Mrs. Fungus originally wasn't going to keep the furniture, but I explained that if we hit it with a coat of Rustoleum, it'd look like new. There were other things which were more important, until this week; but now's the time.
The can of Rustoleum was already on the workbench, where I'd left it after I found it when trying to find 80 grit sandpaper while putting the rear wheel back on the bike and determined it would be perfect for at least getting a start on the patio furniture.
I was shaking it, and feeling a little disheartened over how little "gloop glorp" was coming from inside, the sound a paint can makes when it's about half full or so of good paint. I decided to stir it, so I grabbed a screwdriver and popped the lid off...and was pleasantly surprised to see that the can was almost full, which is why it wasn't making the right noises: there wasn't enough air in there for that. There is probably enough paint in that can to do the whole set; I'll still need a can or two of the spray paint to get the crevices and crannies, but that's incidental.
Heartened, I stirred it up, grabbed the foam brushes, and started working. Out of all the boxes that I'd had in that garage, I only kept two big ones, cut down flat, so I can only work on two chairs at a time with this weather--it's been spitting rain a lot lately--but I got the topside of two chairs done, and they already look like new but for where you can see unpainted metal. Flip 'em over and do the undersides and they'll look fantastic.
But I used up all the 2" foam brushes I had doing 'em. I decided I'd go to Harbor Freight for more, and I'd ride my motorcycle!
Closed up, got my gear on, headed out. About 1/4 of the way there, it started raining, but it was just spitting, so I didn't mind. Got to HF, riding through a few more brief showers, but not enough to get me very wet. Got what I needed, got on the bike, rode home...and rode through one brief shower that would have drenched me if I hadn't been wearing the equipment. Once back in Illinois the rain was behind me; I stopped at the grocery store for a couple sundries and rode home.
I don't like the way that clutch is adjusted. I followed the procedure in the manual to the letter, and the pressure point is way out near where the lever is almost fully released. I'll have to fiddle with it until I get that fixed. But once home I put the sundries away and got my gear off (and hung it up to dry) and then realized I needed to put the bike away.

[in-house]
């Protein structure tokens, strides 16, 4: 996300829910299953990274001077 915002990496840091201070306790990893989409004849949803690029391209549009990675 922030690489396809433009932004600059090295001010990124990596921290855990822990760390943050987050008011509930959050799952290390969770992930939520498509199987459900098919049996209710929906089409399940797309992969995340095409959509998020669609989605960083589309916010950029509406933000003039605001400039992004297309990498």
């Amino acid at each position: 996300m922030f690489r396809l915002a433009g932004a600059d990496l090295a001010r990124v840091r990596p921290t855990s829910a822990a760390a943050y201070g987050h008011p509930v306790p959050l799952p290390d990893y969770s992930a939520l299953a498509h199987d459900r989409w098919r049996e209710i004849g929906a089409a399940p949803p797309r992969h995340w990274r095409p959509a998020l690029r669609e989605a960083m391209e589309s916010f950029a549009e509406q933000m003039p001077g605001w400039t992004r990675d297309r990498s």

Hit the button to open the garage door, then went outside. Got to the bike, realized I needed the keys to move it, went to go back inside....
Went around the house and checked the back window and doors, hoping, but yeah--I made sure everything was secure before I left; no joy there. No keys on me, no phone.
Sat in my chair in the garage, thirsty and needing the bathroom, wondering how long it would be before Mrs. Fungus got home.
Then I realized something: with the garage open I had access to all my tools. I could easily break one of the front door windows. But that would be a pain, because I'd have to go get a new pane of glass, and it'd be a big mess.
But! If I were to remove one of the panes without breaking it--well, I already have glazing putty from the last time this happened, and the hard part is getting the glass out unbroken. And the windows by the front door (except the one I replaced in 2011) all need reglazing, anyway, so just grab some tools, pick one, and go to town.
It probably didn't take me 20 minutes to get the glass out. Five seconds after that, I was inside and heading for the can; then that I grabbed a Pepsi and got to work on reinstalling the glass. Reglazing the thing took perhaps another twenty minutes.
So, that's one less window that needs reglazing, at least. Could be worse.
Plus side, with the exception of the clutch adjustment issue, the bike ran and rode like a champ. The engine feels a bit rough but that's probably due to the fact that I've barely ridden it at all in the past couple of years. Some carb cleaner ought to help that out, and I've got a jug of it in the supply cabinet.
Man, what a day. And tomorrow's another one!